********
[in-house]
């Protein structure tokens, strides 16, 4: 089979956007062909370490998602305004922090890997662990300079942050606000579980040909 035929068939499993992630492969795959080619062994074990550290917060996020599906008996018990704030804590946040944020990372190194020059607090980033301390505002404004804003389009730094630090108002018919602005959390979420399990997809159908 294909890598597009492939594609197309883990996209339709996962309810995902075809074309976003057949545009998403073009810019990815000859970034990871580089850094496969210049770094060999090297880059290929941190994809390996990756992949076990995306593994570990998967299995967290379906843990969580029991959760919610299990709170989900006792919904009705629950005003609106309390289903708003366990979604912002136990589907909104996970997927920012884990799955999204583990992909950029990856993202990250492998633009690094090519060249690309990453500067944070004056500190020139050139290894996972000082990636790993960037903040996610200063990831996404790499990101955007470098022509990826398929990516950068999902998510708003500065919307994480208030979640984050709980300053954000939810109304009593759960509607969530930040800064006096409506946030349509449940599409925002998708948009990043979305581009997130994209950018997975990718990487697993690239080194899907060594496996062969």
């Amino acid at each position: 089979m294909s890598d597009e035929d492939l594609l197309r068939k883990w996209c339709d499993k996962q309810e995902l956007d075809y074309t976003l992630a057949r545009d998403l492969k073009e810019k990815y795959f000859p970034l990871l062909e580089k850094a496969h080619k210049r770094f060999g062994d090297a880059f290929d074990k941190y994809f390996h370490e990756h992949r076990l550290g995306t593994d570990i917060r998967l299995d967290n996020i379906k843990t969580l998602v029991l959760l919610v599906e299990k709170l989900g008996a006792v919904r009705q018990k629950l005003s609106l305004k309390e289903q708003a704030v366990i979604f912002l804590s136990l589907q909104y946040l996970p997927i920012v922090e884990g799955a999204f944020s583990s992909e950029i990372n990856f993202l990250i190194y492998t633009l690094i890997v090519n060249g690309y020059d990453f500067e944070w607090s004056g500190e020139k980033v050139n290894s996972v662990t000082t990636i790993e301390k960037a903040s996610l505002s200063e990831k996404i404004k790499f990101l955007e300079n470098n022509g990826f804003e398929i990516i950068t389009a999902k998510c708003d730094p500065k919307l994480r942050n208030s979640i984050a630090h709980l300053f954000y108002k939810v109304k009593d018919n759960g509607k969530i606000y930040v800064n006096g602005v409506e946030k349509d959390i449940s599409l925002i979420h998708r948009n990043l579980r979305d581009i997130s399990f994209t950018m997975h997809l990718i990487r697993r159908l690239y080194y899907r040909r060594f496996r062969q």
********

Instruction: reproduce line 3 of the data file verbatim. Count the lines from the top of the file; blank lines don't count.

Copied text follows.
């Amino acid at each position: 089979m294909s890598d597009e035929d492939l594609l197309r068939k883990w996209c339709d499993k996962q309810e995902l956007d075809y074309t976003l992630a057949r545009d998403l492969k073009e810019k990815y795959f000859p970034l990871l062909e580089k850094a496969h080619k210049r770094f060999g062994d090297a880059f290929d074990k941190y994809f390996h370490e990756h992949r076990l550290g995306t593994d570990i917060r998967l299995d967290n996020i379906k843990t969580l998602v029991l959760l919610v599906e299990k709170l989900g008996a006792v919904r009705q018990k629950l005003s609106l305004k309390e289903q708003a704030v366990i979604f912002l804590s136990l589907q909104y946040l996970p997927i920012v922090e884990g799955a999204f944020s583990s992909e950029i990372n990856f993202l990250i190194y492998t633009l690094i890997v090519n060249g690309y020059d990453f500067e944070w607090s004056g500190e020139k980033v050139n290894s996972v662990t000082t990636i790993e301390k960037a903040s996610l505002s200063e990831k996404i404004k790499f990101l955007e300079n470098n022509g990826f804003e398929i990516i950068t389009a999902k998510c708003d730094p500065k919307l994480r942050n208030s979640i984050a630090h709980l300053f954000y108002k939810v109304k009593d018919n759960g509607k969530i606000y930040v800064n006096g602005v409506e946030k349509d959390i449940s599409l925002i979420h998708r948009n990043l579980r979305d581009i997130s399990f994209t950018m997975h997809l990718i990487r697993r159908l690239y080194y899907r040909r060594f496996r062969q």